The control unit calculates total harmonic distortion related to the fundamental value THD, and total harmonic distortion related to RMS values THD-R for voltages and currents.

Displaying the Total Harmonic Distortion

The total harmonic distortion related to the fundamental value THD can be displayed as follows:

oOn the MicroLogic X display screen:

oTHD(I) at Home > Measures > I Harmonics

oTHD(V) at Home > Measures > V Harmonics

oWith EcoStruxure Power Commission software

oWith the EcoStruxure Power Device app

oOn the FDM128 display

oThrough the communication network

The total harmonic distortion related to RMS values THD-R can be displayed as follows:

oWith EcoStruxure Power Commission software

oThrough the communication network

The current THD is a percentage of the RMS value of harmonic currents of ranks greater than 1, in relation to the RMS value of the fundamental current (first order). The control unit calculates the total harmonic current distortion THD up to the fifteenth harmonic:

The current THD can be higher than 100%.

Use the total harmonic distortion THD(I) to assess the distortion of the current wave with a single number. The following table shows the THD limit values.

THD(I) Value |
Comments |
---|---|

THD(I) < 10% |
Low harmonic currents: little risk of disturbance. |

10% < THD(I) < 50% |
Significant harmonic currents: risk of heat rise, oversizing of supplies. |

50% < THD(I) |
High harmonic currents: the risks of disturbance, degradation, and heat rise are almost certain unless the installation is calculated and sized with this restriction in mind. |

Distortion of the current wave created by a nonlinear device with a high THD(I) can lead to distortion of the voltage wave, depending on the level of distortion and the source impedance. This distortion of the voltage wave affects all of the devices powered by the supply. Sensitive devices on the system can therefore be affected. A device with a high THD(I) may not be affected itself but could cause disturbance on other, more sensitive devices on the system.

NOTE: THD(I) measurement is an effective way of determining the potential for problems from the devices on electrical networks.

The voltage THD is the percentage of the RMS value of harmonic voltages of ranks greater than 1, in relation to the RMS value of the fundamental voltage (first order). The control unit calculates the voltage THD up to the fifteenth harmonic:

This factor can in theory be higher than 100% but is in practice rarely higher than 15%.

Use the total harmonic distortion THD(V) to assess the distortion of the voltage wave with a single number. The limit values below are commonly evaluated by energy distribution companies:

THD(V) Value |
Comments |
---|---|

THD(V) < 5% |
Insignificant distortion of the voltage wave: little risk of disturbance. |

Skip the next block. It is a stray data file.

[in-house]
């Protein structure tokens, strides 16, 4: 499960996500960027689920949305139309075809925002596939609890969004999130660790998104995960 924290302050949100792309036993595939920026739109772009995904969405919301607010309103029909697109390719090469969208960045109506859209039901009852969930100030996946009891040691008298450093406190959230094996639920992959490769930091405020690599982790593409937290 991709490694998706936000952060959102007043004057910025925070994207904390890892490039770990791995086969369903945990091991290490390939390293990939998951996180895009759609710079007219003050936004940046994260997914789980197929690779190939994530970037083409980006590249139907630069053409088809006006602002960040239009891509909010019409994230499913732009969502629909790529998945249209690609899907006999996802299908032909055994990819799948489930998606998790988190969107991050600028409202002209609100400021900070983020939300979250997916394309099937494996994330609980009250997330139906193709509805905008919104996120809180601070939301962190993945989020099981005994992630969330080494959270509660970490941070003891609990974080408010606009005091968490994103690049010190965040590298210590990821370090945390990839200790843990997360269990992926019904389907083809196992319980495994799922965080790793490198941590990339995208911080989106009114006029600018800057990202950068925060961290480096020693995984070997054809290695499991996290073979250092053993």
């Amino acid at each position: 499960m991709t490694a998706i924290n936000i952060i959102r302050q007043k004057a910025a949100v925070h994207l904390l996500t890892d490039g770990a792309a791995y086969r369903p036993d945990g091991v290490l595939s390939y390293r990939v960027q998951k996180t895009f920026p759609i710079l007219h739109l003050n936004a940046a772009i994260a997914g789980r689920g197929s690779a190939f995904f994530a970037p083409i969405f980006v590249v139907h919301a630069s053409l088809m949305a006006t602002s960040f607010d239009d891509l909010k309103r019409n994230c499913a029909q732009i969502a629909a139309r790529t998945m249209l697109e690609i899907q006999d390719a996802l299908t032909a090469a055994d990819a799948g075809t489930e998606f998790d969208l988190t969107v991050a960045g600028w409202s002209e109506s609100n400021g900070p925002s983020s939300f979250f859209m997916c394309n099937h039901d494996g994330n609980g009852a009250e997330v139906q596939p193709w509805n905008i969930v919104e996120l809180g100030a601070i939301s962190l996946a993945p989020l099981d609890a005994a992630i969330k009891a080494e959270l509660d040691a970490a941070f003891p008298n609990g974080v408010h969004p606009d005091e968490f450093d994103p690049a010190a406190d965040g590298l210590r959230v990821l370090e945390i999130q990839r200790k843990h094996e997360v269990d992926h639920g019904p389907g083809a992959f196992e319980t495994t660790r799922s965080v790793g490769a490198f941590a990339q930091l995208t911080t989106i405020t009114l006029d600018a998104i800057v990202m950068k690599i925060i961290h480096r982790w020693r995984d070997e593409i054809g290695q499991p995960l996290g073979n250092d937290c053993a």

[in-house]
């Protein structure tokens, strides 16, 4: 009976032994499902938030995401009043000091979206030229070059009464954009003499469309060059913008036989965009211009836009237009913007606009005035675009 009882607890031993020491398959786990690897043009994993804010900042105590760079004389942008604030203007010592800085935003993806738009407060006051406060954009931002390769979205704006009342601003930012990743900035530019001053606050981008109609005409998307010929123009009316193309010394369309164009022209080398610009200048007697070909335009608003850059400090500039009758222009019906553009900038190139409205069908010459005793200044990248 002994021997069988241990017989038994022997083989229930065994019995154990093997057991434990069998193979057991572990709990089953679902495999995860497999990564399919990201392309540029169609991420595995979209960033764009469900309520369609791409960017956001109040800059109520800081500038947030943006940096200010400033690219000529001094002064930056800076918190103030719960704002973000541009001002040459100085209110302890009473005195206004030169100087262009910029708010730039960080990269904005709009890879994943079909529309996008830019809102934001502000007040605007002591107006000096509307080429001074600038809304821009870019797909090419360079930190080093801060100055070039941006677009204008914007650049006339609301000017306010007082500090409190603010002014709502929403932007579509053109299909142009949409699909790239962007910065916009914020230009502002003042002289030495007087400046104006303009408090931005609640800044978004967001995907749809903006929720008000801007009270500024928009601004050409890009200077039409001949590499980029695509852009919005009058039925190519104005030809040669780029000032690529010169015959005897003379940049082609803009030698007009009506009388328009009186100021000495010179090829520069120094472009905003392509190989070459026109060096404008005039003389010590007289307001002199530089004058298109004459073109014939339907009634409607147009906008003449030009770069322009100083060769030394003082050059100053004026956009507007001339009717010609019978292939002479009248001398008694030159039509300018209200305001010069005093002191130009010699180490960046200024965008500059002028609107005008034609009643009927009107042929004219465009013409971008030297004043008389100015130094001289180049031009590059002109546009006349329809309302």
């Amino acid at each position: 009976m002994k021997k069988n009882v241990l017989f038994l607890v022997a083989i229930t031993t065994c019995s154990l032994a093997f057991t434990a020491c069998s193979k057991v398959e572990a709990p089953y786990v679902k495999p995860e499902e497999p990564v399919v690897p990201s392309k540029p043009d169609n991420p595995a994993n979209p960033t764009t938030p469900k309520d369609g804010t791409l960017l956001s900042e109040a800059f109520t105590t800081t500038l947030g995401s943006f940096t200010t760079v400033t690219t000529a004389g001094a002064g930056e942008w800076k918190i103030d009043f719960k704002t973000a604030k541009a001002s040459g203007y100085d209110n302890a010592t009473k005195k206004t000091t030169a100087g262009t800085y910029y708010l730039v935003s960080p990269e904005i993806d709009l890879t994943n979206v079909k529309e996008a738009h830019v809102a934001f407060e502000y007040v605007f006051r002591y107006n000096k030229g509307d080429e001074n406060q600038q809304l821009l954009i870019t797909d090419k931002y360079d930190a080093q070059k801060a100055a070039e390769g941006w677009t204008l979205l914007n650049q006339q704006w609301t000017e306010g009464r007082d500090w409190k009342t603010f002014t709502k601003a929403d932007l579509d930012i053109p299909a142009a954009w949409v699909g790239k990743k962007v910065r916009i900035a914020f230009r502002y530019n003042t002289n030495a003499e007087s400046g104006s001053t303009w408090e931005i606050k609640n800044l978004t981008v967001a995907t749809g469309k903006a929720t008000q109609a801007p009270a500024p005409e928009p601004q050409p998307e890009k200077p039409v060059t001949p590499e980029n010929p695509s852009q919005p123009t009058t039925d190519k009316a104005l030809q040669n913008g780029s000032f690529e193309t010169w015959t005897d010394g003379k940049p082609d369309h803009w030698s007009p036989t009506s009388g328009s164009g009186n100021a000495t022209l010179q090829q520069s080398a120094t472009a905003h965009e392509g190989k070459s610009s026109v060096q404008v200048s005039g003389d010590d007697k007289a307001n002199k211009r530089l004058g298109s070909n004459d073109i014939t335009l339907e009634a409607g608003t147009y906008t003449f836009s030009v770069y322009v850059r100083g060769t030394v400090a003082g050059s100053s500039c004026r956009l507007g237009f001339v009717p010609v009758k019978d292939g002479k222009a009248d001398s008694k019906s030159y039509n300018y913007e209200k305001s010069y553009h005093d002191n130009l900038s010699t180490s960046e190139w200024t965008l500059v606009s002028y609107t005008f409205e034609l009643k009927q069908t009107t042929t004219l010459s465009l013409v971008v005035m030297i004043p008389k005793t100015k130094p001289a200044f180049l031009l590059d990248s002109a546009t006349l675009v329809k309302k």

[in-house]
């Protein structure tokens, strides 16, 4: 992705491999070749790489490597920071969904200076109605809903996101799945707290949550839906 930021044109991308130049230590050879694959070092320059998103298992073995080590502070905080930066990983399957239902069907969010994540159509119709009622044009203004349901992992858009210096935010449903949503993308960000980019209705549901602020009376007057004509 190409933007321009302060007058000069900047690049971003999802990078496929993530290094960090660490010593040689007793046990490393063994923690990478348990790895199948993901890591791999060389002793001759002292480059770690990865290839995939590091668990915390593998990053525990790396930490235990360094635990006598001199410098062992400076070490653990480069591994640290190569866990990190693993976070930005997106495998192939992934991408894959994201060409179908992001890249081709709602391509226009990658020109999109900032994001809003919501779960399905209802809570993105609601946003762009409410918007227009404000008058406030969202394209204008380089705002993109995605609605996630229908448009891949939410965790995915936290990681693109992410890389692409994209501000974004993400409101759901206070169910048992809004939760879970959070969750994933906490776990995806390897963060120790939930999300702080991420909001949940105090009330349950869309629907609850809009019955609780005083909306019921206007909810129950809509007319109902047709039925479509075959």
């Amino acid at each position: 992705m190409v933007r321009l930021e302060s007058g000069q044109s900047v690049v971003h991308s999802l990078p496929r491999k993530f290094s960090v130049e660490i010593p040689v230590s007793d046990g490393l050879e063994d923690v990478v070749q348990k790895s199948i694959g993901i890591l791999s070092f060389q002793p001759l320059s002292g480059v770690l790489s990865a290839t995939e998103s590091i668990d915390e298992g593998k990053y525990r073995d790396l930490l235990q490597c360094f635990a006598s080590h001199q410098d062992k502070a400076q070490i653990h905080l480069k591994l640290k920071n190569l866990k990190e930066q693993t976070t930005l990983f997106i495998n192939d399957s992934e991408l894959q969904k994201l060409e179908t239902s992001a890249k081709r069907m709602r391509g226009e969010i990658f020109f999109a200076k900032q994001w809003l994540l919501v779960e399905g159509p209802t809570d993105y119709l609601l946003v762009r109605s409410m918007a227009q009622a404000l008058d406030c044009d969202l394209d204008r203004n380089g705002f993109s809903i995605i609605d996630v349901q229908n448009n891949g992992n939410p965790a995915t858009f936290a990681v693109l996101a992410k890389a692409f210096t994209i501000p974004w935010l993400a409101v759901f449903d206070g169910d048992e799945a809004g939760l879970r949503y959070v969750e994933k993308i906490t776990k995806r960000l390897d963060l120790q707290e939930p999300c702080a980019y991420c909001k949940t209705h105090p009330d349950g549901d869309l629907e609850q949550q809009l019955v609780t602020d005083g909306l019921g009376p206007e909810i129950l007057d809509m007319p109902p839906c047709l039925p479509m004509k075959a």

5% < THD(V) < 8% |
Significant distortion of the voltage wave: risk of heat rise and disturbance. |

8% < THD(V) |
Significant distortion of the voltage wave: there is a high risk of disturbance unless the installation is calculated and sized based on this distortion. |

Distortion of the voltage wave affects all devices powered by the supply.

NOTE: Use the THD(V) indication to assess the risks of disturbance of sensitive devices supplied with power.

The current THD-R is a percentage of the RMS value of harmonic currents of ranks greater than 1 in relation to the RMS value of the fundamental plus harmonic currents. The control unit calculates the total harmonic current distortion THD-R up to the fifteenth harmonic using the following equation:

The current THD-R cannot be higher than 100%.

Use the total harmonic distortion THD-R(I) to assess the distortion of the current wave with a single number. The following table shows the THD-R limit values.

THD-R(I) Value |
Comments |
---|---|

THD-R(I) < 10% |
Low harmonic currents: little risk of disturbance. |

10% < THD-R(I) < 50% |
Significant harmonic currents: risk of heat rise, oversizing of supplies. |

50% < THD-R(I) |
High harmonic currents: the risks of disturbance, degradation, and heat rise are almost certain unless the installation is calculated and sized with this restriction in mind. |

Distortion of the current wave created by a nonlinear device with a high THD-R(I) can lead to distortion of the voltage wave, depending on the level of distortion and the source impedance. This distortion of the voltage wave affects all of the devices powered by the supply. Sensitive devices on the system can therefore be affected. A device with a high THD-R(I) may not be affected itself but could cause disturbance on other, more sensitive devices on the system.

NOTE: THD-R(I) measurement is an effective way of determining the potential for problems from the devices on electrical networks.

The voltage THD-R is the percentage the RMS value of harmonic voltages greater than 1 in relation to the RMS value of the fundamental plus harmonic voltages. The control unit calculates the total harmonic voltage distortion THD-R up to the fifteenth harmonic using the following equation:

Use the total harmonic distortion THD-R(V) to assess the distortion of the voltage wave with a single number. The limit values below are commonly evaluated by energy distribution companies:

THD-R(V) Value |
Comments |
---|---|

THD-R(V) < 5% |
Insignificant distortion of the voltage wave: little risk of disturbance. |

5% < THD-R(V) < 8% |
Significant distortion of the voltage wave: risk of heat rise and disturbance. |

8% < THD-R(V) |
Significant distortion of the voltage wave: there is a high risk of disturbance unless the installation is calculated and sized based on this distortion. |

Distortion of the voltage wave affects all devices powered by the supply.

NOTE: Use the THD-R(V) indication to assess the risks of disturbance of sensitive devices supplied with power.